“Most of our environmental law requires self-reporting and that requires honest people.”

When violations are identified – such as the 140 times waste was illegally injected and noted in the regulatory reports – the consequences can be minimal, and only in rare cases do transgressions rise to the level of criminal prosecution. In the three years of national data reviewed by ProPublica, which included more than 24,000 formal notices of violations, only one case was referred to criminal investigators.

Usually, violations result in citations or informal warnings.

Interactive Graphic of US Underground Injection Wells as of 2010.

Drilling wastewater, routinely labeled as "a benign mixture of salt and water", exploded this tanker, killing three people.

Just stopping by to get caught up on the posts here.

Hidden water demand of many energy sources is extreme.

Huge demands on increasingly scarce water are a major hidden cost of a “business as usual” approach to American electricity generation that needs to be more fully understood by policymakers and the public, according to research by Synapse Energy Economics. For example, nuclear power has critical cooling requirements that require enormous amounts of water,...

A similar story is true of coal-fired power, which also relies heavily on water for cooling,...

In 2010, the EPA estimated that the hydraulic fracturing of shale wells can use anywhere from two to 10 million gallons of water per well, Synapse says. Even green power sources such as biomass plants are water intensive, the report says. A typical 50 MW biomass plant could withdraw roughly 242 million gallons of water per year and lose most of this, the report says.

By contrast, wind and solar photovoltaic power requires little water in the electricity generation process. Concentrating solar power requires water for cooling purposes, but new technologies are placing greater emphasis on dry cooling. Solar power plants with dry cooling use only around 80 gallons per MWh – about a tenth of the low-end estimate for nuclear power and one-sixth of the low-end estimate for coal-fired power generation, the report says.

Water demand extreme hidden costs

On the distribution of water.

25,000 people walking 700 kilometres for 2 weeks in Ecuador. Because their food and water livelihoods are dwindling. Because mining uses enormous amounts of water e.g. the mine "Mirador“ on the border of Peru uses up an astonishing 140 LITRES OF WATER PER SECOND. This adds up to two million litres per day which are removed from the surrounding rivers and as a result are not available in the neighbouring areas. This is just one of many suchlike projects in Ecuador.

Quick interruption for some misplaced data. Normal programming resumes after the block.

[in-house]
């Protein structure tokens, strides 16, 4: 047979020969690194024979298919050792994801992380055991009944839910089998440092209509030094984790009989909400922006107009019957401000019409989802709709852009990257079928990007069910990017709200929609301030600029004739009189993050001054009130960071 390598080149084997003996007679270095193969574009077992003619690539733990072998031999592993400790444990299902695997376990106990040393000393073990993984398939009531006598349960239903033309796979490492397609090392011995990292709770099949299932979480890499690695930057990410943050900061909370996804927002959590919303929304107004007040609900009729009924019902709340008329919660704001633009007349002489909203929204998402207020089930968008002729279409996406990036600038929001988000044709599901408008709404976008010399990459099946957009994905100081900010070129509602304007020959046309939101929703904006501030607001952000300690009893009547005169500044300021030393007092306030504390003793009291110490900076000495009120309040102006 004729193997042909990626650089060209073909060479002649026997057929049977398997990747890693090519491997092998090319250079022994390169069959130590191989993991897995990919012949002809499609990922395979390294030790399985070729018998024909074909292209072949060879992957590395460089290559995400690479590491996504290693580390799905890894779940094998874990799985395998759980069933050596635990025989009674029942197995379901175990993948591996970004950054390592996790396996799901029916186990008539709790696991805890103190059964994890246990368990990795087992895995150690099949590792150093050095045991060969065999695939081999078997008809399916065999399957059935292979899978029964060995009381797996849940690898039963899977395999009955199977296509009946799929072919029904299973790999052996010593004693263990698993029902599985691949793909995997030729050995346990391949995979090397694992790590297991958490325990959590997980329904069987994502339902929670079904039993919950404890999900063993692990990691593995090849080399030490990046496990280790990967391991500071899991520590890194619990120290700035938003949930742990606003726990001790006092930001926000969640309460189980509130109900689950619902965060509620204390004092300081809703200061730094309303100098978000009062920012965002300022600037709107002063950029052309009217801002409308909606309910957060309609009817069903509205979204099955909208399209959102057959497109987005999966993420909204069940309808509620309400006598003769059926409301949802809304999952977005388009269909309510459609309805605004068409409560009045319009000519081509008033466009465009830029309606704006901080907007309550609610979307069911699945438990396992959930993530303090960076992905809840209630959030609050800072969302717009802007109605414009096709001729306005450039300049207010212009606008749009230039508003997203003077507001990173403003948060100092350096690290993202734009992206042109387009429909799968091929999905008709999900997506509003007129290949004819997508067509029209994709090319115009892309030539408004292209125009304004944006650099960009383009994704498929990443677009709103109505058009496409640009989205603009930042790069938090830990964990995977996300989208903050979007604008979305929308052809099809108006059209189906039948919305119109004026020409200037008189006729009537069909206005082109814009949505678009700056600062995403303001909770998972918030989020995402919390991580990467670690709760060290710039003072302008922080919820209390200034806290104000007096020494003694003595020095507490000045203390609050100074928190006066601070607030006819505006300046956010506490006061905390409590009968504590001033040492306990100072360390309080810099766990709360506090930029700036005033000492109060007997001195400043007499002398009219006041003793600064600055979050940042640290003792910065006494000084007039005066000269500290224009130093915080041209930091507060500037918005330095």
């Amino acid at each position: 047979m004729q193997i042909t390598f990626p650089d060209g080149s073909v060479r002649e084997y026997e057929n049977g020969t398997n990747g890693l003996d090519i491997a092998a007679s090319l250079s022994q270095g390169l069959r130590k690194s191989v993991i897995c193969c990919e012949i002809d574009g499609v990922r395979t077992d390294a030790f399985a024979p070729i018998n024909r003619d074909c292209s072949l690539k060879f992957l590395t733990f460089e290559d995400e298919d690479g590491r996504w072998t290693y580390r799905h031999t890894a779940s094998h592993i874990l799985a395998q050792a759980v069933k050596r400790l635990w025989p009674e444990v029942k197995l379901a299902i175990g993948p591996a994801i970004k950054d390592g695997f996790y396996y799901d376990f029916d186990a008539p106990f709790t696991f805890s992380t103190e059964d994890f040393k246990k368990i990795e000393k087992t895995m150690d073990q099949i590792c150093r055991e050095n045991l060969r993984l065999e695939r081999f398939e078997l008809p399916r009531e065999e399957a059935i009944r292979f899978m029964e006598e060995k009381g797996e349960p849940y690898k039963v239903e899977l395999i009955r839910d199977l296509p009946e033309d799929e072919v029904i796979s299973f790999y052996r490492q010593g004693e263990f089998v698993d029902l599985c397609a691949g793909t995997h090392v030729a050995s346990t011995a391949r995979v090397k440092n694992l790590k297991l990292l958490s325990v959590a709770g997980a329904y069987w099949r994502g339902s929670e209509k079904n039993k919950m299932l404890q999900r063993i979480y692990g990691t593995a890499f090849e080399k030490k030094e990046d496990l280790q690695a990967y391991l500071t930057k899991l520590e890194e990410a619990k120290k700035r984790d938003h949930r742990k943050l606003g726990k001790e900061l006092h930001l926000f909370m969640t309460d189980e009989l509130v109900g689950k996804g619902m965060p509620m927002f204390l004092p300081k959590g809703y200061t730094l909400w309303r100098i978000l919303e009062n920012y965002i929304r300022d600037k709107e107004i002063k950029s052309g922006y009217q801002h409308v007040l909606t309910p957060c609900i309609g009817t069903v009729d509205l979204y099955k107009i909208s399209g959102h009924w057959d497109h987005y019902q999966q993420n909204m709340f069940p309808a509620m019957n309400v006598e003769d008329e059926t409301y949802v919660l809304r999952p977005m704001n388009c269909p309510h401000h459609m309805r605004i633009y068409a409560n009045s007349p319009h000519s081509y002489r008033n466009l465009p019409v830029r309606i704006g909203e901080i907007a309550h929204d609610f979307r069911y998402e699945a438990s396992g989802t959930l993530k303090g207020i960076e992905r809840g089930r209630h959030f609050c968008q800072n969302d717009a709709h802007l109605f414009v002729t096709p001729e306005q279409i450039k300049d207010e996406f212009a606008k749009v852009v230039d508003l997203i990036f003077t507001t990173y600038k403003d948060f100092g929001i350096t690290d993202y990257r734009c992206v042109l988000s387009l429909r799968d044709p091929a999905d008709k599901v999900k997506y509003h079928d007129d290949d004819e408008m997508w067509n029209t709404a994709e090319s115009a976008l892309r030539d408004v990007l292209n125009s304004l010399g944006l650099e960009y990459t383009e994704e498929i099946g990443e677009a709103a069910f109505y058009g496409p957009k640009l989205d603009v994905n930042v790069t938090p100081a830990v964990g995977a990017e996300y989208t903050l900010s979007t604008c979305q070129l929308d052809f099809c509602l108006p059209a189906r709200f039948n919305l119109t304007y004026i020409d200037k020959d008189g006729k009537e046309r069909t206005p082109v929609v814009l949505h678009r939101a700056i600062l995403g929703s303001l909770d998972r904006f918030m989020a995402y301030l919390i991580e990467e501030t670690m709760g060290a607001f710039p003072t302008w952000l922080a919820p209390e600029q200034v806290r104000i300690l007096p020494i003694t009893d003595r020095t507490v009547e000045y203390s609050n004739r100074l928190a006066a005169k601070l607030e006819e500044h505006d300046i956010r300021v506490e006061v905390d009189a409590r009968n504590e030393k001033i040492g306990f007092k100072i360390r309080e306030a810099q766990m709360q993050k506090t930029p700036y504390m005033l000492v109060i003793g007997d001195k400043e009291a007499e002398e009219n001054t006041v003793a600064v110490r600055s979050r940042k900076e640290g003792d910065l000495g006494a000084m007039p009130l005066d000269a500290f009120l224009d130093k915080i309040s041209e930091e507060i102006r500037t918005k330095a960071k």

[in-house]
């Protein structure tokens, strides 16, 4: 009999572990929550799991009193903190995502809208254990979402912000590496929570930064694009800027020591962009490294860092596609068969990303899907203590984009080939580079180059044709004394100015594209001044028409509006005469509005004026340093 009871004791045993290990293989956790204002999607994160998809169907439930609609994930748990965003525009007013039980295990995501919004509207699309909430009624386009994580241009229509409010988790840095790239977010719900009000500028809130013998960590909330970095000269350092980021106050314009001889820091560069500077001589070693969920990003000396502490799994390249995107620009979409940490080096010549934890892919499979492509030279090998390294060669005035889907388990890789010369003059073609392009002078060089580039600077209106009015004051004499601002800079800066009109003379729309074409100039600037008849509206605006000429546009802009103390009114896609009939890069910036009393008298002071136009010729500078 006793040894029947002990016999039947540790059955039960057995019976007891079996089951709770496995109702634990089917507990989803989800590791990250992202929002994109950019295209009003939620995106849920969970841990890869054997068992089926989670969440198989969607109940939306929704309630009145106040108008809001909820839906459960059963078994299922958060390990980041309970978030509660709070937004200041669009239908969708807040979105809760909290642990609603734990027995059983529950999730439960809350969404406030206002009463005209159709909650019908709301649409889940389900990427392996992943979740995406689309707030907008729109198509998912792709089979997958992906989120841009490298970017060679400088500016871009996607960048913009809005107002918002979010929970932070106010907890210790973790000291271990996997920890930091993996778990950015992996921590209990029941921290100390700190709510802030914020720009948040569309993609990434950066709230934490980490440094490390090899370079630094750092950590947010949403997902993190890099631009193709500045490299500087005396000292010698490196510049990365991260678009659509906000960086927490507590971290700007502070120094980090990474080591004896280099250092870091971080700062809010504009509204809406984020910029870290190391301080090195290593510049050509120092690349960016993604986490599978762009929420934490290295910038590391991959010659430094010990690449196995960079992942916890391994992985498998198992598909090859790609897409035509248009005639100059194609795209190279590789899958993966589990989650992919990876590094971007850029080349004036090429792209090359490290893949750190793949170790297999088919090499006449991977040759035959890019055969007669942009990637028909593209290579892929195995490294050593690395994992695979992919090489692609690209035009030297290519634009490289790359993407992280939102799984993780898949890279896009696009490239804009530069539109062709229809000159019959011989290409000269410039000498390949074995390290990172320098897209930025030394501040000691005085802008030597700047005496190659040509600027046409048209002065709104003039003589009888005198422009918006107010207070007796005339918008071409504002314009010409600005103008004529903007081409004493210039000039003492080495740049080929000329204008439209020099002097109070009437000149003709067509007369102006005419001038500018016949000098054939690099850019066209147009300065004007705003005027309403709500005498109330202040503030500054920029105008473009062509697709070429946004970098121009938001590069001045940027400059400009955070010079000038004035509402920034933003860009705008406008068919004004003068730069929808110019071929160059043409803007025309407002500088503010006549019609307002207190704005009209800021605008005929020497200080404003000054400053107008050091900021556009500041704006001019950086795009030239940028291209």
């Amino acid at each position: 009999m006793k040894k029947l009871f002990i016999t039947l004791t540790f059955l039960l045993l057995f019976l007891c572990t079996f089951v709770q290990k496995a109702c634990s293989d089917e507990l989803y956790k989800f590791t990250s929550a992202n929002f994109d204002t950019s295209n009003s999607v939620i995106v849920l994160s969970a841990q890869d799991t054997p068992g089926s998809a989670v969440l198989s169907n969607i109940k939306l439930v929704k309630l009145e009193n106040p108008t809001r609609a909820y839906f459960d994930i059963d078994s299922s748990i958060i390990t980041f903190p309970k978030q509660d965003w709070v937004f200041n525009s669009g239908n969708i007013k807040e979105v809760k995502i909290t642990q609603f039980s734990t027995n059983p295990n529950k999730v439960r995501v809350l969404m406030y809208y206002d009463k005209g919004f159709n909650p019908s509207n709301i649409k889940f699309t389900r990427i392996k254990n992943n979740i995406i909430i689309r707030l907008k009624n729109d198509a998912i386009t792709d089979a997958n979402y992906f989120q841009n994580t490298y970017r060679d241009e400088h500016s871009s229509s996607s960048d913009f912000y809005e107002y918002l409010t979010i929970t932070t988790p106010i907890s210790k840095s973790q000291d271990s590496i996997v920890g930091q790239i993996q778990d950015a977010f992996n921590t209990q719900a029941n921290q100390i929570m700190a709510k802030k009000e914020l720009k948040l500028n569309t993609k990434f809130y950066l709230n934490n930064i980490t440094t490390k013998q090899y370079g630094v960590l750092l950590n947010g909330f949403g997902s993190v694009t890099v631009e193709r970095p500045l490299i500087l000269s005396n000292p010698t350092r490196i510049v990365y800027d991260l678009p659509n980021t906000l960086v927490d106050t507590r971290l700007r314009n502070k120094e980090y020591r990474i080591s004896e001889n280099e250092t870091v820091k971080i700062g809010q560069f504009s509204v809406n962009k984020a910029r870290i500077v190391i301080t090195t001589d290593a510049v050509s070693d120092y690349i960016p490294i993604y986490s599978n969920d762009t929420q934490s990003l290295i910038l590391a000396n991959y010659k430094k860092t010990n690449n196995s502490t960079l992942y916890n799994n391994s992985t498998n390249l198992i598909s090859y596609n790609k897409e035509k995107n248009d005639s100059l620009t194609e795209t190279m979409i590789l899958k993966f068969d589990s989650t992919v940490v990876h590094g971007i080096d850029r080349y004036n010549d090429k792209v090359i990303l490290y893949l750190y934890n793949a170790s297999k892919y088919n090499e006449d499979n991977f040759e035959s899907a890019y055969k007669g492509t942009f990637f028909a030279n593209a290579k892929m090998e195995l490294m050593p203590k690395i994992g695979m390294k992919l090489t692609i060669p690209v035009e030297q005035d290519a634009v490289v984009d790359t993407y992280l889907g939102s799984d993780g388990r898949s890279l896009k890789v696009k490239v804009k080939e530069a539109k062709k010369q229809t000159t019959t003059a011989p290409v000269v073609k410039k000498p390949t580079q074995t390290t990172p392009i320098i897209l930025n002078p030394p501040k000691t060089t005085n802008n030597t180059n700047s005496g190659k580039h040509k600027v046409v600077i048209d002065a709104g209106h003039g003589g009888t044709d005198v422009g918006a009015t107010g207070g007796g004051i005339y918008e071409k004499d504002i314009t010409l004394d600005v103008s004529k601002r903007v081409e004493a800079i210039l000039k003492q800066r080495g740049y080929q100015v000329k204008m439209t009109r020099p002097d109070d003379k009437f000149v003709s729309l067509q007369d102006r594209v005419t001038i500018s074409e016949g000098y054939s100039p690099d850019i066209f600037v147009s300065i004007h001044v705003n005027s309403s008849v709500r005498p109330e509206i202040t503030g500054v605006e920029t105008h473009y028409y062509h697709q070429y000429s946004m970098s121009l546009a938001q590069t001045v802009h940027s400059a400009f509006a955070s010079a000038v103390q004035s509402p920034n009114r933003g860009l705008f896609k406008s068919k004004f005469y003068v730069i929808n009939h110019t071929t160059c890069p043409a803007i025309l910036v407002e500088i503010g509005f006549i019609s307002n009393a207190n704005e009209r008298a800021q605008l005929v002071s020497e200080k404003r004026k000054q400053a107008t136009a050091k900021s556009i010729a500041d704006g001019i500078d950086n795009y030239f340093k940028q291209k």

from Generation Alpha

The coal-burning carferry SS Badger dumps more than 500 tons of coal ash into Lake Michigan each season it sails. In 2008, the EPA gave the owners 5 years to stop. Instead, the owners have sought permanent exemptions and even more time to continue dumping.

The ash has been tested by EPA-approved labs and results show the presence of toxic metals such as arsenic, lead and mercury.

In 2008 the owners of the S.S. Badger made a commitment to end coal ash dumping by May of 2012 as well as a commitment to run the ship "for another 83 years." Instead of working to end the dumping, the owners participated in various efforts aimed at garnering permanent exemptions that would allow the practice of dumping to continue in perpetuity. No meaningful progress has been made and no firm commitment to end coal ash dumping has been confirmed. Instead the owners have worked to ensure another 83 years of operation as a coal burner on "historical" grounds.[emphasis mine, excepting first two lines]

I urge you to sign the petition against this exemption.

Sign the Petition – Stop Coal Ash Dumping.

Study: Energy Industry Water Use Set To Double By 2035

While climate change is increasing drought the energy industry is poised to hog twice as much water by 2035.

This use of water increase for industry raises serious questions. As our forest soils dry out with lowering ground water, trees become stressed, beetled invade, fires threaten entire regions and all that CO2 means very serious consequences.

"The surest way to reduce the water required for electricity generation, IEA’s figures indicate, would be to move to alternative fuels. Renewable energy provides the greatest opportunity: Wind and solar photovoltaic power have such minimal water needs they account for less than one percent of water consumption for energy now and in the future, by IEA’s calculations.

Study: Energy Industry Water Use Set To Double By 2035
http://thinkprogress.org/climate/2013/01/31/1523301/energy-water-do...